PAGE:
Traffic violation appeals rising

Jill Fier

Jill Fier

It’s not an unusual sight for SDSU students to see as they walk to and from classes everyday. A UPD officer walks up and down the rows of parking lots checking for parking permits and sticks a ticket under the windshield of every car that doesn’t have one.

Kelli Anawski, Office manager of the University Police Department, said that if students feel their tickets are not fair, they can do something about it. And many students are.

Since September, 180 parking and traffic violation appeals have been filed with the Appeals Committee to determine whether or not to uphold the fines given by the UPD.

That number will soon surpass the number of appeals during the fall and spring semesters of last year, when 198 tickets were scheduled for the committee.

The Appeals Committee is made up of two SDSU students and one faculty member. A UPD officer is also on hand to answer questions about parking and traffic regulations. The Committee meets about once a month, and the scheduled March 19 meeting already has 43 appeals on the agenda.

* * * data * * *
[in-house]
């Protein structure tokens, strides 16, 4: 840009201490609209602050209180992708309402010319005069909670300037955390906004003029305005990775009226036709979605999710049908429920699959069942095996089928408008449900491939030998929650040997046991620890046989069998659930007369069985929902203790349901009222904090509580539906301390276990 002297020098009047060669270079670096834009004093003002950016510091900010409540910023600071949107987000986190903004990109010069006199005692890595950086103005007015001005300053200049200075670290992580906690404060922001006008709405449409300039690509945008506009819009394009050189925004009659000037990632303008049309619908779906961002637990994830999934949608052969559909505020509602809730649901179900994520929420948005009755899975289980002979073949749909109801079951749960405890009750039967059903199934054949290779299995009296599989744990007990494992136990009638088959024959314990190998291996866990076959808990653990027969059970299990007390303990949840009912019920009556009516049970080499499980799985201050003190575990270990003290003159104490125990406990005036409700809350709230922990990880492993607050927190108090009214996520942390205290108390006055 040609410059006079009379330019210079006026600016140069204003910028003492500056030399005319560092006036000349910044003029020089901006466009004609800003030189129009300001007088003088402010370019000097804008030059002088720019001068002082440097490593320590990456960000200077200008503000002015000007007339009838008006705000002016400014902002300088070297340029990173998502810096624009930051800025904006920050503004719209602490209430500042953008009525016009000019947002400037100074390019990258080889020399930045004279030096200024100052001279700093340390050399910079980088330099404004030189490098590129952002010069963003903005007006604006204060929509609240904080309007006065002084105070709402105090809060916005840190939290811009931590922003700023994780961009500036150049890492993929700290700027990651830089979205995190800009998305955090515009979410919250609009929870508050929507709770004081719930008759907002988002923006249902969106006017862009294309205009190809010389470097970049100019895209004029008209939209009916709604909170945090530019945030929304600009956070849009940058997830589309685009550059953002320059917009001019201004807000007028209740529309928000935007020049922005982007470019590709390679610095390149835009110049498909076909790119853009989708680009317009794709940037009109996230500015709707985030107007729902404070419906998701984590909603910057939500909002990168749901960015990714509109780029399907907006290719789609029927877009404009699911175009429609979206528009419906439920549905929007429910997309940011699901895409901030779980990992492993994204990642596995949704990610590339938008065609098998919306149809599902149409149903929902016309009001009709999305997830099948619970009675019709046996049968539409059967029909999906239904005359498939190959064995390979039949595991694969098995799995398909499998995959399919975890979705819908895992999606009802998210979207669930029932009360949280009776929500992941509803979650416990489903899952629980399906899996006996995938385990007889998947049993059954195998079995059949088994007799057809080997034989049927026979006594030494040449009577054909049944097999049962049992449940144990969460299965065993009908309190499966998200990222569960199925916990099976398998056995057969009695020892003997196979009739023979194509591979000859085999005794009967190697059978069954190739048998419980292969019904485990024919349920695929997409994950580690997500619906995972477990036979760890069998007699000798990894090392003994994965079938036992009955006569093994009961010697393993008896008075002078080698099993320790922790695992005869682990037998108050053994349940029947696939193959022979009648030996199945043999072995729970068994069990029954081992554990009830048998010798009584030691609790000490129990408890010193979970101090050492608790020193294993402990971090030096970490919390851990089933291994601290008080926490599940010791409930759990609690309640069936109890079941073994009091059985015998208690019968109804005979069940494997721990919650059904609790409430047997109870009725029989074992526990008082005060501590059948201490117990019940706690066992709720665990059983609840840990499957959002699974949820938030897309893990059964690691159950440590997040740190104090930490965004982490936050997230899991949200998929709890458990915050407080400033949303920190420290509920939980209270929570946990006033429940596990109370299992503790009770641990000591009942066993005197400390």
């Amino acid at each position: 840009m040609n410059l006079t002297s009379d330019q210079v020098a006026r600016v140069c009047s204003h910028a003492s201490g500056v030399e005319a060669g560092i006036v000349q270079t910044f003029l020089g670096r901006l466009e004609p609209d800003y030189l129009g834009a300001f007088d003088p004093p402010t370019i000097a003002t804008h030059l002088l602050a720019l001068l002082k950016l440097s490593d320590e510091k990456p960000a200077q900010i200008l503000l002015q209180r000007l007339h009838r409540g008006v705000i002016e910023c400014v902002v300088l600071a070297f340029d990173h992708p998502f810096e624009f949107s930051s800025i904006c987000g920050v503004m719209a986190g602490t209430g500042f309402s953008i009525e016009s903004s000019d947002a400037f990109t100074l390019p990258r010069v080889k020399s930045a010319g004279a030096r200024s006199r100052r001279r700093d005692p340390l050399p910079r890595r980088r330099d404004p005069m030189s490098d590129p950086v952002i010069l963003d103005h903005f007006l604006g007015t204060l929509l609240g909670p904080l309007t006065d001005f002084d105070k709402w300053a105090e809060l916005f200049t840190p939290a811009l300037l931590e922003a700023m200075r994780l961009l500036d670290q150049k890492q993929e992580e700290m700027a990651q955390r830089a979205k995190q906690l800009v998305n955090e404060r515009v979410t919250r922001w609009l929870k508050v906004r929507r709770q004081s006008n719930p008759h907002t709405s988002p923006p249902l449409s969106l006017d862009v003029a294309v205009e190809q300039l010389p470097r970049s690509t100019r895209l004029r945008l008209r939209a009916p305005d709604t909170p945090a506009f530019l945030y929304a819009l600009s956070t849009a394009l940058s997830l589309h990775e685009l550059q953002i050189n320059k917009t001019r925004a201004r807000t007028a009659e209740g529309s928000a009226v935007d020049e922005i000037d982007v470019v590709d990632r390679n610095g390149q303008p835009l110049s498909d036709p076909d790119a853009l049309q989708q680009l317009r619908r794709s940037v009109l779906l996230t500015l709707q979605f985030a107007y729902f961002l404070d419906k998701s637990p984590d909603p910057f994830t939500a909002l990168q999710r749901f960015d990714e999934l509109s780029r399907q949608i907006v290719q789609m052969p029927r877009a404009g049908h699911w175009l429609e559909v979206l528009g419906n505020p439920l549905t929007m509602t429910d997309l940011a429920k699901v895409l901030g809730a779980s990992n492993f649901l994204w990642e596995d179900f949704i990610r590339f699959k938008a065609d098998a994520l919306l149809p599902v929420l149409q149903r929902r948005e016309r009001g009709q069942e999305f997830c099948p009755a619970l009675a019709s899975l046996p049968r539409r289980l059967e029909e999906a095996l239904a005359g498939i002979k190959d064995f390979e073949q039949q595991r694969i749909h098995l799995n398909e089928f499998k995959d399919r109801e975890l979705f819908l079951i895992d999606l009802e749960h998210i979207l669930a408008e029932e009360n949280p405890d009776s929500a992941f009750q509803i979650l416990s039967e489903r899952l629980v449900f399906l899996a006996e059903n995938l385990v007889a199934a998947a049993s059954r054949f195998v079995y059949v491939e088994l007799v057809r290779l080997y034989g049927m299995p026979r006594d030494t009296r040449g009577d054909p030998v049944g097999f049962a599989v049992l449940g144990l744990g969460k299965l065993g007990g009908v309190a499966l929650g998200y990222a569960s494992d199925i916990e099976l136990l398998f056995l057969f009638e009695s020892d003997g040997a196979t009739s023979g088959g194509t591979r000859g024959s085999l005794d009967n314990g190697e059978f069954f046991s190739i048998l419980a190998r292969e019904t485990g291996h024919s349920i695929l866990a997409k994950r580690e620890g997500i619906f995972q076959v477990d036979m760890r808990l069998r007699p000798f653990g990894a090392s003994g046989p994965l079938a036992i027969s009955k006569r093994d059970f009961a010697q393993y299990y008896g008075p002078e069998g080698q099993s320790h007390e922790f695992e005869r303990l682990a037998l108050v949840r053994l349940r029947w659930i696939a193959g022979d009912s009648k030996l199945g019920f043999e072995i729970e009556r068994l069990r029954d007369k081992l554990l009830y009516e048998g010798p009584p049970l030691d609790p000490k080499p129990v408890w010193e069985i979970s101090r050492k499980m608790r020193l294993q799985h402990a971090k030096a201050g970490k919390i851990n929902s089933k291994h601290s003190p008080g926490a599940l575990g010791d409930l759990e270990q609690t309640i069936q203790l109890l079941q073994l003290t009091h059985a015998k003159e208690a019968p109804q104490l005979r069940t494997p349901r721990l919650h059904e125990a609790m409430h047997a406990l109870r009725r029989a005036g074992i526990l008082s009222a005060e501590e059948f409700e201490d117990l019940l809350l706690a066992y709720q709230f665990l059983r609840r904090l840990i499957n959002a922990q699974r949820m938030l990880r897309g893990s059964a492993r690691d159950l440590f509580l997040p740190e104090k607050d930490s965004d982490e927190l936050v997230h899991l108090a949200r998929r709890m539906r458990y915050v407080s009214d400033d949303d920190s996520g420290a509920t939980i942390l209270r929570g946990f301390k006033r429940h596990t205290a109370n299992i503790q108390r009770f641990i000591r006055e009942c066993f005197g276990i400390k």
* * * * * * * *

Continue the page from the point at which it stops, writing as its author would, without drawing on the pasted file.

Anawski said the fees can be as low as $10 for parking in a lot that has been declared as an emergency snow removal lot, or as high as $120 for reckless driving. Most tickets that are written by UPD officers are for $20, though.

In order to appeal a ticket, the recipient must file it with the UPD within 96 hours of getting it. Appeals are at their highest during the first month of the school year when students are still trying to figure out campus parking, and again with winter weather related problems.

Anawski said that most appeals the committee hears are about parking outside marked boundaries, or getting multiple tickets for a single offense. “One we see a lot is when it snows in the morning and people park over marked lines. Then it melts in the afternoon and they’re off and our officers ticket them,” she said.

“There’s nothing we can do about that. The officers are doing their jobs. That’s why they need to be appealed [if there’s a problem.]”

Just because a student is appealing a ticket does not mean that it will be approved, though. Anawski said the recipients of tickets should also be aware that “there is a $10 fee per ticket if your appeal is denied.”

She said the fee is used to make the defendants ask themselves, “Do I really feel I have a valid complaint?”